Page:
Last night, my parents treated us to tickets to see Bjork play in Manchester. Esther had jumped at the chance when it was offered a couple of weeks ago, but now it was the actual day and she was starting to panic.
“Maybe your parents won’t mind if I don’t come” she says hopefully while we get ready.
I refuse to even grunt my disapproval. She isn’t getting out of it that easy.
I realise I must be getting anxious too, because nothing I try on looks normal. How could I not have noticed that I am a pot-bellied pinhead with a whole wardrobe specially designed to accentuate these flaws?
I finally have to put on the least wrong outfit, and we set off; only for Esther to fall flat on her arse at the bottom of the road.
“Ow” she moans, holding her ankle, “maybe I can’t go now?”
After a brief moment of sympathy, I realise it’s a trap.
“You’ll be fine” I say.
The rest of the journey passes without too much moaning. Apart from me panicking about spending an hour on the train with nothing to read. Esther goes for a fag and re-appears with a Heat magazine.
‘The new one’s out tomorrow’ I thought, ‘this is old news’. But I just smiled and said thankyou. A treat from Esther is a not to be sneered at.
We waited for half an hour in the sticky gloom of some warehouse in the backstreets of Manchester. The bar ran out of lager twice while I was waiting in the queue. Then came a big ‘oooh’ and 20 or so people took to the stage. Which one was she?
“Lots of Bjorks” someone muttered behind me. I pointed out a funny one with a giant ginger afro. After some shuffling about, it turned out that was her. She had a drawn on chinstrap too, and a glittery a-line dress that made her look like a space mermaid.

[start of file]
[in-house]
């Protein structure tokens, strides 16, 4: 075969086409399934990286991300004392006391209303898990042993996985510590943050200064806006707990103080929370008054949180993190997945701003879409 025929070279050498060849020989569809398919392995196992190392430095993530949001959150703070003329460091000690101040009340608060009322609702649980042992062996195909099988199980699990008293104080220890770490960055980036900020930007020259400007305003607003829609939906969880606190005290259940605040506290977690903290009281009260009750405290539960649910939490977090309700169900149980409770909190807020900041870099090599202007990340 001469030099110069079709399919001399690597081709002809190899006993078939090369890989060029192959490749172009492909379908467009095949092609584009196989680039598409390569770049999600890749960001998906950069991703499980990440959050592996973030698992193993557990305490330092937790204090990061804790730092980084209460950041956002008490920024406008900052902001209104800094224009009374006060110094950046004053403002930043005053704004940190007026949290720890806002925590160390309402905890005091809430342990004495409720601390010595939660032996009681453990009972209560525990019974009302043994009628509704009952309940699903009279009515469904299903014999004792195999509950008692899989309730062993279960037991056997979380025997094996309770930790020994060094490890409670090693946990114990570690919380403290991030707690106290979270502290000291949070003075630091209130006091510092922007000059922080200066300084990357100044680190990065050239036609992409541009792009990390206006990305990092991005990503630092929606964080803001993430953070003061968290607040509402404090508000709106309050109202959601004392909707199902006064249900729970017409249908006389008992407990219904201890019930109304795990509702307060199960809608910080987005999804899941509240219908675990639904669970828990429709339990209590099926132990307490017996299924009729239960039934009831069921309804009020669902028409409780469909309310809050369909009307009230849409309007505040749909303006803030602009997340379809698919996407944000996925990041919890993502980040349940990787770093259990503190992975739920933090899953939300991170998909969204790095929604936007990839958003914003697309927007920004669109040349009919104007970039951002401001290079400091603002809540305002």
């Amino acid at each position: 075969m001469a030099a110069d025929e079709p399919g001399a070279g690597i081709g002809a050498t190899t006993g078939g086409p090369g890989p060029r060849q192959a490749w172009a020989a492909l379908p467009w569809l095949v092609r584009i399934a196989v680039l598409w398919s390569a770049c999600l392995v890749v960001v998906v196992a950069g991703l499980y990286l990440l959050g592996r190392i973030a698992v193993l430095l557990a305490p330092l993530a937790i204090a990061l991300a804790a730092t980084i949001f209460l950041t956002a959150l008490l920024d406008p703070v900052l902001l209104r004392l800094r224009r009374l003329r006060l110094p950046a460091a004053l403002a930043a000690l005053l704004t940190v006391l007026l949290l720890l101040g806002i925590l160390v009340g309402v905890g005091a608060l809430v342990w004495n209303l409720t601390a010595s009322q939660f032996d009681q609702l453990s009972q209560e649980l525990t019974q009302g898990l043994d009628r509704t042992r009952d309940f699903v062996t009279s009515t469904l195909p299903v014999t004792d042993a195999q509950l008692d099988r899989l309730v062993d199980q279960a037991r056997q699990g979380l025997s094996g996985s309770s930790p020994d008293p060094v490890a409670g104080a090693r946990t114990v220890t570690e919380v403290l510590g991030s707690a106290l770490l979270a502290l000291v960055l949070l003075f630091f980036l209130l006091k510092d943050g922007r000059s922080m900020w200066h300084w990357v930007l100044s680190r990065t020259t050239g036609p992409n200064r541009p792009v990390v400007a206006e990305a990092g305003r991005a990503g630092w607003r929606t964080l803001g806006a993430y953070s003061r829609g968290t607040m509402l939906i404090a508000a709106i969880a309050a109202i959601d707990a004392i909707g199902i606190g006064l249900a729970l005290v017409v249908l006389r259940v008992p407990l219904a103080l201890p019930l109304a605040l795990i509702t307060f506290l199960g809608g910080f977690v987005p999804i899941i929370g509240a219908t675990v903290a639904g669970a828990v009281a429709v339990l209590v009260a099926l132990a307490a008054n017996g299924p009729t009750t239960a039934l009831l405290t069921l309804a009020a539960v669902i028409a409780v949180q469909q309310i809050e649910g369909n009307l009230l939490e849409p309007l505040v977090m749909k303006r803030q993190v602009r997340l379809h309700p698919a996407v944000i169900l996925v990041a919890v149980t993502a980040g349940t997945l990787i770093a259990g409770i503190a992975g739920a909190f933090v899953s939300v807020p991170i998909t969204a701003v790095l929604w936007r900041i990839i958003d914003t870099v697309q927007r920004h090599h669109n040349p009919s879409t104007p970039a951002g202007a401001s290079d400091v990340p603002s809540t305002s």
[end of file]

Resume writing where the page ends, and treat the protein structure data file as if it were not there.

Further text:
“I love you B”
said an overfamiliar bloke, and the crowd guffawed. She ignored it.
Bjork’s first song was called Thunderbolt. A big Faraday cage came down from the ceiling and massive lightning bolts shot across it to add hellish percussion to the music.
Esther clung onto my arm in fear.
“My dad would shit himself if he was here” she said.
Well my dad’s tougher than your dad- he was here and loving it! Bjork’s throng turned out to be a choir of Aryan beauties who wailed like it was the end of the world, and shuffled like an apocalyptic chaingang.
Up above, there was a circle of projection screens showing squids filling each other’s multiple orifices with multiple tentacles, mushrooms growing, dnas dangling and moons waxing and waning. The main theme seemed to be sex: things going in holes and things fusing and growing.It was like all the mating bits from nature documentaries segued together and set to volcano-pop.
After about 30 mins of this, I felt a feeble hand plucking at my t shirt.
“I’m too hot” moaned Esther looking like her petite frame had melted into a 2-dimensional placard of herself, “I have to go outside”.
Well, she had done well so far.
The rest of the concert (do people still say that anymore?) was good, but I couldn’t shake the worry that Esther had passed out in the heat or was quivering in the shadows as her social phobia took the reigns. Luckily, I found her outside, smiling and having blown herself back up again to 3D.
A fun day out was had by all.